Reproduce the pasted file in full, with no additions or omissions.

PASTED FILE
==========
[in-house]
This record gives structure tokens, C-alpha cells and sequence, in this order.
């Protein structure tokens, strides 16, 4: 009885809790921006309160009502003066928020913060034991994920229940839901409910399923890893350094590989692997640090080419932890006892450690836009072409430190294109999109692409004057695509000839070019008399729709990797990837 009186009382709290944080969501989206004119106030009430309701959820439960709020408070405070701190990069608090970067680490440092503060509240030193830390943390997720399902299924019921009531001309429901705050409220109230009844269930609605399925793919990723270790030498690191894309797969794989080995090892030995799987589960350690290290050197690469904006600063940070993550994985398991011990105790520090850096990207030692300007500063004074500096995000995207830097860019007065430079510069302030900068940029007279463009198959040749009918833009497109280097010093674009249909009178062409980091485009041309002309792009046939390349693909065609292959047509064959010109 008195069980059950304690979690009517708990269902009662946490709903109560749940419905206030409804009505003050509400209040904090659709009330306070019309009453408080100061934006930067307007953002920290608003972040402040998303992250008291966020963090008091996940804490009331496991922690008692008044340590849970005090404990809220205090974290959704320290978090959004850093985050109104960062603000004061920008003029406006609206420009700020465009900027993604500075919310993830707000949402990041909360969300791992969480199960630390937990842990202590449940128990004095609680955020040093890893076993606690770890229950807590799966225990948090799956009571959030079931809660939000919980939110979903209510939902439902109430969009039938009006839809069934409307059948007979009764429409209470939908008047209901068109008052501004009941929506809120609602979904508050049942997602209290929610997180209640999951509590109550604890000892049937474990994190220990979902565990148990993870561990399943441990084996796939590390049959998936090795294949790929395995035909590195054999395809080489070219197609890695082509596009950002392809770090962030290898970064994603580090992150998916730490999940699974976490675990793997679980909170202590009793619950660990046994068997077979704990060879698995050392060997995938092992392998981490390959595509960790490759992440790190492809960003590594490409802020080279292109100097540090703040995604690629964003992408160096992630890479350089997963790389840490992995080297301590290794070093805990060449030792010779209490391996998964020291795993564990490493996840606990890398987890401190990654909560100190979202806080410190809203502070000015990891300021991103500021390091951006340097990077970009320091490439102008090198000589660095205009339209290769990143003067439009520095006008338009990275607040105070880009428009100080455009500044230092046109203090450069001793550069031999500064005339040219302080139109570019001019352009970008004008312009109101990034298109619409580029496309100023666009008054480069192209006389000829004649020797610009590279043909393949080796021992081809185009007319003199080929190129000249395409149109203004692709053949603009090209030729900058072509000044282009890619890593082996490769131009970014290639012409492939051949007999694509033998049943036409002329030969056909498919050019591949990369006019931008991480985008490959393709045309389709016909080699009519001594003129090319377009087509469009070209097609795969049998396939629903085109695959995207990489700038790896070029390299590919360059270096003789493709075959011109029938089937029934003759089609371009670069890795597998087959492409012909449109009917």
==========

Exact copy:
[in-house]
This record gives structure tokens, C-alpha cells and sequence, in this order.
């Protein structure tokens, strides 16, 4: 009885809790921006309160009502003066928020913060034991994920229940839901409910399923890893350094590989692997640090080419932890006892450690836009072409430190294109999109692409004057695509000839070019008399729709990797990837 009186009382709290944080969501989206004119106030009430309701959820439960709020408070405070701190990069608090970067680490440092503060509240030193830390943390997720399902299924019921009531001309429901705050409220109230009844269930609605399925793919990723270790030498690191894309797969794989080995090892030995799987589960350690290290050197690469904006600063940070993550994985398991011990105790520090850096990207030692300007500063004074500096995000995207830097860019007065430079510069302030900068940029007279463009198959040749009918833009497109280097010093674009249909009178062409980091485009041309002309792009046939390349693909065609292959047509064959010109 008195069980059950304690979690009517708990269902009662946490709903109560749940419905206030409804009505003050509400209040904090659709009330306070019309009453408080100061934006930067307007953002920290608003972040402040998303992250008291966020963090008091996940804490009331496991922690008692008044340590849970005090404990809220205090974290959704320290978090959004850093985050109104960062603000004061920008003029406006609206420009700020465009900027993604500075919310993830707000949402990041909360969300791992969480199960630390937990842990202590449940128990004095609680955020040093890893076993606690770890229950807590799966225990948090799956009571959030079931809660939000919980939110979903209510939902439902109430969009039938009006839809069934409307059948007979009764429409209470939908008047209901068109008052501004009941929506809120609602979904508050049942997602209290929610997180209640999951509590109550604890000892049937474990994190220990979902565990148990993870561990399943441990084996796939590390049959998936090795294949790929395995035909590195054999395809080489070219197609890695082509596009950002392809770090962030290898970064994603580090992150998916730490999940699974976490675990793997679980909170202590009793619950660990046994068997077979704990060879698995050392060997995938092992392998981490390959595509960790490759992440790190492809960003590594490409802020080279292109100097540090703040995604690629964003992408160096992630890479350089997963790389840490992995080297301590290794070093805990060449030792010779209490391996998964020291795993564990490493996840606990890398987890401190990654909560100190979202806080410190809203502070000015990891300021991103500021390091951006340097990077970009320091490439102008090198000589660095205009339209290769990143003067439009520095006008338009990275607040105070880009428009100080455009500044230092046109203090450069001793550069031999500064005339040219302080139109570019001019352009970008004008312009109101990034298109619409580029496309100023666009008054480069192209006389000829004649020797610009590279043909393949080796021992081809185009007319003199080929190129000249395409149109203004692709053949603009090209030729900058072509000044282009890619890593082996490769131009970014290639012409492939051949007999694509033998049943036409002329030969056909498919050019591949990369006019931008991480985008490959393709045309389709016909080699009519001594003129090319377009087509469009070209097609795969049998396939629903085109695959995207990489700038790896070029390299590919360059270096003789493709075959011109029938089937029934003759089609371009670069890795597998087959492409012909449109009917």